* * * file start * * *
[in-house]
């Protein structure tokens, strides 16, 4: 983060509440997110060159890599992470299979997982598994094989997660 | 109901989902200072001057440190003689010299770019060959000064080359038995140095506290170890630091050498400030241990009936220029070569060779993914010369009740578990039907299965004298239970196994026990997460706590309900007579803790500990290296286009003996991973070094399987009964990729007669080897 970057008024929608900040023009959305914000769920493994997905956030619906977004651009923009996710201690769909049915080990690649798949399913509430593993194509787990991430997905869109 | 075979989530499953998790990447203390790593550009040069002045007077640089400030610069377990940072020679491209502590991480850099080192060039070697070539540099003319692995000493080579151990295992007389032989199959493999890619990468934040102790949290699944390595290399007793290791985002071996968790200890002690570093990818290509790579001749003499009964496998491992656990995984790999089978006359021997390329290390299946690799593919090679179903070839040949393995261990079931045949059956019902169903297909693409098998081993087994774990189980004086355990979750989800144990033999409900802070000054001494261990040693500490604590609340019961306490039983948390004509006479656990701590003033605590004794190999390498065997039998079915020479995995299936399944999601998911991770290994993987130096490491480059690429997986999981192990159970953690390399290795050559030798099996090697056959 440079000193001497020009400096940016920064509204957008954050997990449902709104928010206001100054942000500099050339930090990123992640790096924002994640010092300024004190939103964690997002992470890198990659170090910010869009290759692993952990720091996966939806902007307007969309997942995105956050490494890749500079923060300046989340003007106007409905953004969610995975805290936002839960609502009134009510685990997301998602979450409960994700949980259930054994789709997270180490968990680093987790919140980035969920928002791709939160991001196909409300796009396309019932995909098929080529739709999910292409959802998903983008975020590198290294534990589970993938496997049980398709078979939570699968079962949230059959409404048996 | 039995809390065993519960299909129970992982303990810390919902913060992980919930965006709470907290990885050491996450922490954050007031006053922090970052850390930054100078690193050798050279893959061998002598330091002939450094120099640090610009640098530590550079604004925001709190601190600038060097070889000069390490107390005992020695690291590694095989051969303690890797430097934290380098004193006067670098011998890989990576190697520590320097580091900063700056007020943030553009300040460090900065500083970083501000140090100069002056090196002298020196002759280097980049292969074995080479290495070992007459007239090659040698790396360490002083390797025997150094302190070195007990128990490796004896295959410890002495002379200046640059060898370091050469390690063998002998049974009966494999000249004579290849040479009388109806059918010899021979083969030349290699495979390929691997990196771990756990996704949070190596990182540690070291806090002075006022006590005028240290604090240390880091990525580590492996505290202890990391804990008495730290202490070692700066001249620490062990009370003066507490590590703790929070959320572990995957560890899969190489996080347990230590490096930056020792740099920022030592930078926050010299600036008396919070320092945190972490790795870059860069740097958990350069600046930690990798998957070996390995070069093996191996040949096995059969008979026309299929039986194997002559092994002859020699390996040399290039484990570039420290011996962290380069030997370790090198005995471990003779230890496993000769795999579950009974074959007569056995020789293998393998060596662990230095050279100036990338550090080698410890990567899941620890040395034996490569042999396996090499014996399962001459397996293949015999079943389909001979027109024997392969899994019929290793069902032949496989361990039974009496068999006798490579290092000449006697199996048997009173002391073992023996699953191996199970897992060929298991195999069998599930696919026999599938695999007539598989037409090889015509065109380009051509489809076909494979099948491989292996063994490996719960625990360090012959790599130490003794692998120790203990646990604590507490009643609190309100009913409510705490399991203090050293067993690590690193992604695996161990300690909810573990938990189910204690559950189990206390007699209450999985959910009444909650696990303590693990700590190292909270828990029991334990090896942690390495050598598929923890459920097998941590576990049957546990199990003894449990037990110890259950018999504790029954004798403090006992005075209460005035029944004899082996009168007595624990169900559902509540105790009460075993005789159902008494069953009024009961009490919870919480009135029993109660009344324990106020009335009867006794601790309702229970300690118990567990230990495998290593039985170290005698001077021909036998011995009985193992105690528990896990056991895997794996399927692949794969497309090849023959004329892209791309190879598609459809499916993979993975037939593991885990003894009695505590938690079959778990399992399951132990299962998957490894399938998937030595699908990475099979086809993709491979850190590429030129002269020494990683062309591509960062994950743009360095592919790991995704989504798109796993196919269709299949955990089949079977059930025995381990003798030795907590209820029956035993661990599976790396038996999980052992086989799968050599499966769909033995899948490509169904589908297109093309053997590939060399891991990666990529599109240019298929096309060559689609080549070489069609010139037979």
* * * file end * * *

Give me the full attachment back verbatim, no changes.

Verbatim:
[in-house]
């Protein structure tokens, strides 16, 4: 983060509440997110060159890599992470299979997982598994094989997660 | 109901989902200072001057440190003689010299770019060959000064080359038995140095506290170890630091050498400030241990009936220029070569060779993914010369009740578990039907299965004298239970196994026990997460706590309900007579803790500990290296286009003996991973070094399987009964990729007669080897 970057008024929608900040023009959305914000769920493994997905956030619906977004651009923009996710201690769909049915080990690649798949399913509430593993194509787990991430997905869109 | 075979989530499953998790990447203390790593550009040069002045007077640089400030610069377990940072020679491209502590991480850099080192060039070697070539540099003319692995000493080579151990295992007389032989199959493999890619990468934040102790949290699944390595290399007793290791985002071996968790200890002690570093990818290509790579001749003499009964496998491992656990995984790999089978006359021997390329290390299946690799593919090679179903070839040949393995261990079931045949059956019902169903297909693409098998081993087994774990189980004086355990979750989800144990033999409900802070000054001494261990040693500490604590609340019961306490039983948390004509006479656990701590003033605590004794190999390498065997039998079915020479995995299936399944999601998911991770290994993987130096490491480059690429997986999981192990159970953690390399290795050559030798099996090697056959 440079000193001497020009400096940016920064509204957008954050997990449902709104928010206001100054942000500099050339930090990123992640790096924002994640010092300024004190939103964690997002992470890198990659170090910010869009290759692993952990720091996966939806902007307007969309997942995105956050490494890749500079923060300046989340003007106007409905953004969610995975805290936002839960609502009134009510685990997301998602979450409960994700949980259930054994789709997270180490968990680093987790919140980035969920928002791709939160991001196909409300796009396309019932995909098929080529739709999910292409959802998903983008975020590198290294534990589970993938496997049980398709078979939570699968079962949230059959409404048996 | 039995809390065993519960299909129970992982303990810390919902913060992980919930965006709470907290990885050491996450922490954050007031006053922090970052850390930054100078690193050798050279893959061998002598330091002939450094120099640090610009640098530590550079604004925001709190601190600038060097070889000069390490107390005992020695690291590694095989051969303690890797430097934290380098004193006067670098011998890989990576190697520590320097580091900063700056007020943030553009300040460090900065500083970083501000140090100069002056090196002298020196002759280097980049292969074995080479290495070992007459007239090659040698790396360490002083390797025997150094302190070195007990128990490796004896295959410890002495002379200046640059060898370091050469390690063998002998049974009966494999000249004579290849040479009388109806059918010899021979083969030349290699495979390929691997990196771990756990996704949070190596990182540690070291806090002075006022006590005028240290604090240390880091990525580590492996505290202890990391804990008495730290202490070692700066001249620490062990009370003066507490590590703790929070959320572990995957560890899969190489996080347990230590490096930056020792740099920022030592930078926050010299600036008396919070320092945190972490790795870059860069740097958990350069600046930690990798998957070996390995070069093996191996040949096995059969008979026309299929039986194997002559092994002859020699390996040399290039484990570039420290011996962290380069030997370790090198005995471990003779230890496993000769795999579950009974074959007569056995020789293998393998060596662990230095050279100036990338550090080698410890990567899941620890040395034996490569042999396996090499014996399962001459397996293949015999079943389909001979027109024997392969899994019929290793069902032949496989361990039974009496068999006798490579290092000449006697199996048997009173002391073992023996699953191996199970897992060929298991195999069998599930696919026999599938695999007539598989037409090889015509065109380009051509489809076909494979099948491989292996063994490996719960625990360090012959790599130490003794692998120790203990646990604590507490009643609190309100009913409510705490399991203090050293067993690590690193992604695996161990300690909810573990938990189910204690559950189990206390007699209450999985959910009444909650696990303590693990700590190292909270828990029991334990090896942690390495050598598929923890459920097998941590576990049957546990199990003894449990037990110890259950018999504790029954004798403090006992005075209460005035029944004899082996009168007595624990169900559902509540105790009460075993005789159902008494069953009024009961009490919870919480009135029993109660009344324990106020009335009867006794601790309702229970300690118990567990230990495998290593039985170290005698001077021909036998011995009985193992105690528990896990056991895997794996399927692949794969497309090849023959004329892209791309190879598609459809499916993979993975037939593991885990003894009695505590938690079959778990399992399951132990299962998957490894399938998937030595699908990475099979086809993709491979850190590429030129002269020494990683062309591509960062994950743009360095592919790991995704989504798109796993196919269709299949955990089949079977059930025995381990003798030795907590209820029956035993661990599976790396038996999980052992086989799968050599499966769909033995899948490509169904589908297109093309053997590939060399891991990666990529599109240019298929096309060559689609080549070489069609010139037979």